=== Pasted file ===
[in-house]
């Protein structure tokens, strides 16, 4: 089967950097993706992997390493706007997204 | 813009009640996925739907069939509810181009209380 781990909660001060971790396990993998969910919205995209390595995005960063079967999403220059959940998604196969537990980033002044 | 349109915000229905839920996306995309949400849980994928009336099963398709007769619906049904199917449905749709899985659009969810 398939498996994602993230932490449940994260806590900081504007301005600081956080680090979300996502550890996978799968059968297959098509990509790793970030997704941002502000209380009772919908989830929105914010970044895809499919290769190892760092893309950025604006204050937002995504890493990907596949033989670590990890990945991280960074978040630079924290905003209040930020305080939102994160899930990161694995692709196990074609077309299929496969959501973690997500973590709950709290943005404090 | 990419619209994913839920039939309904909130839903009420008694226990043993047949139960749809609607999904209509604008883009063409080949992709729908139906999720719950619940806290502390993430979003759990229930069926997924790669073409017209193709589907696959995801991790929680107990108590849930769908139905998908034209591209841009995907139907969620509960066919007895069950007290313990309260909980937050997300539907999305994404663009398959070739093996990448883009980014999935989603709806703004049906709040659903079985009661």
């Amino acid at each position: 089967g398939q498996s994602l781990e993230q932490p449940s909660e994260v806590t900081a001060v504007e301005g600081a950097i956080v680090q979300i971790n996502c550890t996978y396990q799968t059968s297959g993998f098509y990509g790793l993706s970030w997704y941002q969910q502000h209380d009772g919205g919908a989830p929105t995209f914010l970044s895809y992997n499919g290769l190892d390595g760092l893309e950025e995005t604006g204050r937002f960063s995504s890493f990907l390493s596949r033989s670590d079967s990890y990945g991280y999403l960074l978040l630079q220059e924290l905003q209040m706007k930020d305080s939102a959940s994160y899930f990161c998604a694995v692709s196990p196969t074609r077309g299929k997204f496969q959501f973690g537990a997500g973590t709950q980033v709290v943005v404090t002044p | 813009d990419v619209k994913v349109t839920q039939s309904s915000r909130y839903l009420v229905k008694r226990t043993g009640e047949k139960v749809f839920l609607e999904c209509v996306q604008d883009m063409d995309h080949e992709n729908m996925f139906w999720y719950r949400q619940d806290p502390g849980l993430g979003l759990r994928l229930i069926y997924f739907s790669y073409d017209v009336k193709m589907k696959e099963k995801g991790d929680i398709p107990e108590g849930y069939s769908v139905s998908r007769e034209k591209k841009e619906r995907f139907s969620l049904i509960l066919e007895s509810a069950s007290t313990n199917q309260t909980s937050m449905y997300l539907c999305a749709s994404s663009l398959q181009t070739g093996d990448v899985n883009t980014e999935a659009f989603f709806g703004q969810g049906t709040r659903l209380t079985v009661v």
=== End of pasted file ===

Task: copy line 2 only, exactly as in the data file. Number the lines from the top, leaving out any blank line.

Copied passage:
């Protein structure tokens, strides 16, 4: 089967950097993706992997390493706007997204 | 813009009640996925739907069939509810181009209380 781990909660001060971790396990993998969910919205995209390595995005960063079967999403220059959940998604196969537990980033002044 | 349109915000229905839920996306995309949400849980994928009336099963398709007769619906049904199917449905749709899985659009969810 398939498996994602993230932490449940994260806590900081504007301005600081956080680090979300996502550890996978799968059968297959098509990509790793970030997704941002502000209380009772919908989830929105914010970044895809499919290769190892760092893309950025604006204050937002995504890493990907596949033989670590990890990945991280960074978040630079924290905003209040930020305080939102994160899930990161694995692709196990074609077309299929496969959501973690997500973590709950709290943005404090 | 990419619209994913839920039939309904909130839903009420008694226990043993047949139960749809609607999904209509604008883009063409080949992709729908139906999720719950619940806290502390993430979003759990229930069926997924790669073409017209193709589907696959995801991790929680107990108590849930769908139905998908034209591209841009995907139907969620509960066919007895069950007290313990309260909980937050997300539907999305994404663009398959070739093996990448883009980014999935989603709806703004049906709040659903079985009661």